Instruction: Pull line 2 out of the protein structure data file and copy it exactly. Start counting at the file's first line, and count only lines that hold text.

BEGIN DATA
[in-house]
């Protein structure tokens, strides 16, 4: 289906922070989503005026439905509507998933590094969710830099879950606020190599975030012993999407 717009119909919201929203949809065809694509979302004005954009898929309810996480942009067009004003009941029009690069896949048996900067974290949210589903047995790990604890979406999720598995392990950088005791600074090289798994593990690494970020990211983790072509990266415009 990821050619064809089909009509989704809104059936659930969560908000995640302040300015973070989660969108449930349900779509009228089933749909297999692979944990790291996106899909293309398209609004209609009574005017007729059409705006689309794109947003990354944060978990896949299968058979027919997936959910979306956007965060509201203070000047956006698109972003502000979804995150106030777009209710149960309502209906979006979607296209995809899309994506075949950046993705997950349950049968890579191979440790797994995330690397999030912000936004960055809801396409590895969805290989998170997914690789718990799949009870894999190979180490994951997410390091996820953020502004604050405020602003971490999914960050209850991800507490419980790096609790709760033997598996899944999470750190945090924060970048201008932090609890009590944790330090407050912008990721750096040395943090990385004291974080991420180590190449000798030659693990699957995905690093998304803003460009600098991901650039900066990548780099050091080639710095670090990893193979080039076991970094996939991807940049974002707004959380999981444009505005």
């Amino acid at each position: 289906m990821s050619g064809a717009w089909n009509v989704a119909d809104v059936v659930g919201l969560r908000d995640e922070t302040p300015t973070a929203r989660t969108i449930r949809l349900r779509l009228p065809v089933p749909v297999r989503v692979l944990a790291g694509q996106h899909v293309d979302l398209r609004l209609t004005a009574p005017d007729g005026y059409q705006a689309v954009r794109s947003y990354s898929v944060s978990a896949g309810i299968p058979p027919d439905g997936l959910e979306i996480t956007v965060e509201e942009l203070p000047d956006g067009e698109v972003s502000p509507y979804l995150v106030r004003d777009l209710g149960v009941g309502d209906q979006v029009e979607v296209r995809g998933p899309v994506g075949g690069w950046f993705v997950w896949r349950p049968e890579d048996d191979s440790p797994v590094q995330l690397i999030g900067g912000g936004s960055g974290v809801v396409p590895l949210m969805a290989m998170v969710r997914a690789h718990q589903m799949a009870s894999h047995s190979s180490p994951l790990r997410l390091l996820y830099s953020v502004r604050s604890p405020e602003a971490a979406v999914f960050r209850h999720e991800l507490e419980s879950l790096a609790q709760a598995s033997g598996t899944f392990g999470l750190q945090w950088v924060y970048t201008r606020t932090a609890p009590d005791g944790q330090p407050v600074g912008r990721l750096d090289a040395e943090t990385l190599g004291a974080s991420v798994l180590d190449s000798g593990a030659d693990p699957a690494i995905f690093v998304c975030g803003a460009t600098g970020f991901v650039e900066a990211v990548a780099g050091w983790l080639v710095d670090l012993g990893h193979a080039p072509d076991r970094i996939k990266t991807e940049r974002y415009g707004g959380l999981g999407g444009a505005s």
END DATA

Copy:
């Protein structure tokens, strides 16, 4: 289906922070989503005026439905509507998933590094969710830099879950606020190599975030012993999407 717009119909919201929203949809065809694509979302004005954009898929309810996480942009067009004003009941029009690069896949048996900067974290949210589903047995790990604890979406999720598995392990950088005791600074090289798994593990690494970020990211983790072509990266415009 990821050619064809089909009509989704809104059936659930969560908000995640302040300015973070989660969108449930349900779509009228089933749909297999692979944990790291996106899909293309398209609004209609009574005017007729059409705006689309794109947003990354944060978990896949299968058979027919997936959910979306956007965060509201203070000047956006698109972003502000979804995150106030777009209710149960309502209906979006979607296209995809899309994506075949950046993705997950349950049968890579191979440790797994995330690397999030912000936004960055809801396409590895969805290989998170997914690789718990799949009870894999190979180490994951997410390091996820953020502004604050405020602003971490999914960050209850991800507490419980790096609790709760033997598996899944999470750190945090924060970048201008932090609890009590944790330090407050912008990721750096040395943090990385004291974080991420180590190449000798030659693990699957995905690093998304803003460009600098991901650039900066990548780099050091080639710095670090990893193979080039076991970094996939991807940049974002707004959380999981444009505005």